Voter Purge

By Jennifer Hepner

On June 11th, 2018, the United States Supreme Court ruled 5 to 4 in favor of the state of Ohio’s efforts to purge its voting rolls in Husted, Ohio Secretary of State v. A. Philip Randolph Institute et al.,reversing the 2016 decision made by the United States Court of Appeals for the Sixth Circuit. Ohio’s policy removes registrants’ names from the rolls if they fail to respond to a pre-addressed, prepaid return card to confirm whether or not they have moved to a new voting district. The notice is sent to registrants who have not voted in the last federal election, and registrants’ names are eventually purged if they fail to either send in the return card or cast a vote during the period covering the next two general elections—a period of about four years.

The National Voter Registration Act forbids change-of residence removal programs that rely upon a registrant’s failure to vote as a basis for removing his or her name from the federal voter roll; however, the Court ruled that Ohio’s Supplemental Process does not violate this clause, as it does not feel that the state of Ohio uses one’s failure to vote as the “sole criterion” for removing him or her from the rolls. In fact, the majority writes that the Failure-to-Vote Clause of the NVRA prohibits the once-common practice of removing registered voters simply because they failed to vote for some period of time—without it, states could use the failure to vote as conclusive evidence for ineligibility for some reason other than change of residence, “such as death, mental incapacity, or criminal conviction resulting in prolonged imprisonment.”

The challenge to Ohio’s law was brought about by Larry Harmon, who, when attempting to vote against a ballot initiative about marijuana legalization in 2015, discovered that he was no longer registered to vote after neglecting to partake in the 2012 Presidential election. Harmon had been purged from the voter rolls because he had not voted in two consecutive elections and had not returned a “last chance” notice to confirm that his address had not changed. Harmon has lived at the same address for over 16 years and does not remember receiving a confirmation notice in the mail.

In delivering the opinion of the Court, Justice Samuel J. Alito, Jr. highlights that the National Voter Registration Act requires states to “conduct a general program that makes a reasonable effort to remove the names” of voters who are ineligible “by reason of” death or change in residence. He explains that “before the NVRA, some states removed registrants without giving any notice” of doing so. Justice Alito writes that the majority believes the state of Ohio’s Supplemental Process is in line with the NVRA in its effort to remove ineligible voters from the state’s voter registration rolls and therefore it does not violate federal law.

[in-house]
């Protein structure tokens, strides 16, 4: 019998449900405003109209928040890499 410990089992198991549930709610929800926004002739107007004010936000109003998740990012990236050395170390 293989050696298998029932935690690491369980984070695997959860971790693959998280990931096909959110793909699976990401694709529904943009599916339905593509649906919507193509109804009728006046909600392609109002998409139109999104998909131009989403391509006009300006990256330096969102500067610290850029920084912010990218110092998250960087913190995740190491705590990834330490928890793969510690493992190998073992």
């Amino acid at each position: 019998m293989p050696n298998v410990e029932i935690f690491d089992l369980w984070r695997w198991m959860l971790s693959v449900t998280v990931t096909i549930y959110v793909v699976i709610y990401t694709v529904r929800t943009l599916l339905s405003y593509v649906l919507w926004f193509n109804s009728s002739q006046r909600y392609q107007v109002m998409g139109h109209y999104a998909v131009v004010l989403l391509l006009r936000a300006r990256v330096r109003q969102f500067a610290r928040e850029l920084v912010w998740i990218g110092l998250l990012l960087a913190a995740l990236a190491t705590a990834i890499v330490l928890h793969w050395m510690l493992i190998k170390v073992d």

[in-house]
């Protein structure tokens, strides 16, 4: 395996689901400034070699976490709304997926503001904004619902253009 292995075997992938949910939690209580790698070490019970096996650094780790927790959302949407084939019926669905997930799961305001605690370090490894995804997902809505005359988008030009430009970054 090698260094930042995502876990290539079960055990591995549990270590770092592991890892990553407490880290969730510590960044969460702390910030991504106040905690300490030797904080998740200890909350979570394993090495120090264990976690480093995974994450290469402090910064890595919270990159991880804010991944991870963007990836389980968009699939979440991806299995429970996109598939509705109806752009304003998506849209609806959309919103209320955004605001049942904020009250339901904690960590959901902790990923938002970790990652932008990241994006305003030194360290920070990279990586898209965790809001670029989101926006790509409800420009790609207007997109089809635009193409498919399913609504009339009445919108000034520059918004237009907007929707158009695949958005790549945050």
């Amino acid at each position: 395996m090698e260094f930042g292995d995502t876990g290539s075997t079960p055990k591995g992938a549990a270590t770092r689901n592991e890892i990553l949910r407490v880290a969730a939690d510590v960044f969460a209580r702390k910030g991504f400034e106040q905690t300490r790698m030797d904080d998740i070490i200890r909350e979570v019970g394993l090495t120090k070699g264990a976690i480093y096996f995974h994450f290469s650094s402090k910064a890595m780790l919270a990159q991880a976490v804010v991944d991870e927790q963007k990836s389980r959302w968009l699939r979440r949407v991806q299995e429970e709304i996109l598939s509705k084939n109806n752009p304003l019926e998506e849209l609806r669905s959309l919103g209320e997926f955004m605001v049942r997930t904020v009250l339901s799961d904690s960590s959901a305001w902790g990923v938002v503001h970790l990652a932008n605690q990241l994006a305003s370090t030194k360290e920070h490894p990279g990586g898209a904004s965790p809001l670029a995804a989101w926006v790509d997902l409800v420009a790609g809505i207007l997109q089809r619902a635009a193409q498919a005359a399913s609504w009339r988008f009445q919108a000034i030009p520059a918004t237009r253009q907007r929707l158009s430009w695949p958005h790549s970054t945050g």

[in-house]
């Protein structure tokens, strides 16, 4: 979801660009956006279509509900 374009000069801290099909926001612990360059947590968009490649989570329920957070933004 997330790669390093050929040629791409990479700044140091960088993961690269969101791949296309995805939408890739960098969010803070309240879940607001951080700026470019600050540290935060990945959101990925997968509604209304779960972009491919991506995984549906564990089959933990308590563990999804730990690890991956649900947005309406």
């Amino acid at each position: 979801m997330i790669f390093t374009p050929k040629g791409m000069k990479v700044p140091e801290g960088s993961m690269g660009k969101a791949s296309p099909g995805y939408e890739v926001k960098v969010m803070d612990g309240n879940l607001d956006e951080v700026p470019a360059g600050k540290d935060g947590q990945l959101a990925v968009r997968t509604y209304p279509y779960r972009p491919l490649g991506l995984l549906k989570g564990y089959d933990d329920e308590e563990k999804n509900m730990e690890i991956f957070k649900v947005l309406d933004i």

Dissenters delve into the history of voter eligibility in the United States, arguing that a voter-purging process is antithetical to Congress’ push to “increase the number of eligible citizens who register to vote in elections for federal office.” In his dissent, Justice Stephen G. Breyer illustrates that a “nonreturned confirmation notice cannot reasonably indicate a change of address.” Justice Breyer claims that while in 2012 the state of Ohio sent out 1.5 million “last chance” confirmation notices to registrants who appeared to be ineligible to remain on the federal voter role due to changes in their residence, the state received only 60,000 return cards (4%) that confirmed that the responding registrants had moved. Ohio received about 235,000 return cards informing the state that it was wrong and that these registrants had not moved. Justice Breyer argues that the failure of over one million citizens to respond to these notices prove the state cannot assume failure to respond as an adequate criterion for removing one’s name from the voter rolls, as “the number of registered voters who fail to vote and fail to respond to the ‘last chance’ notice exceeds the number of registered voters who move out of their county each year.”

In her own dissent, Justice Sonia Sotomayor focuses on the ways the Ohio voter-purging process has undermined the minority vote. Justice Sotomayor argues that “Congress enacted the National Voter Registration Act against the backdrop of substantial efforts by States to disenfranchise low-income and minority voters” and that Ohio’s Supplemental Process reflects precisely the type of purge system that the NVRA was designed to prevent. She illustrates that “numerous amici report that the Supplemental Process has disproportionately affected minority, low-income, and veteran voters,” rendering them “particularly vulnerable to unwanted removal” from voter rolls. Purged voters are forced to “needlessly reregister,” yet they are often prevented from doing so because they never receive information about where and when elections are taking place. Justice Sotomayor claims that “by concluding that the Supplemental Process does not violate the NVRA, the majority ignores the history of voter suppression that Congress sought to eradicate” with the enactment of the National Voter Registration Act.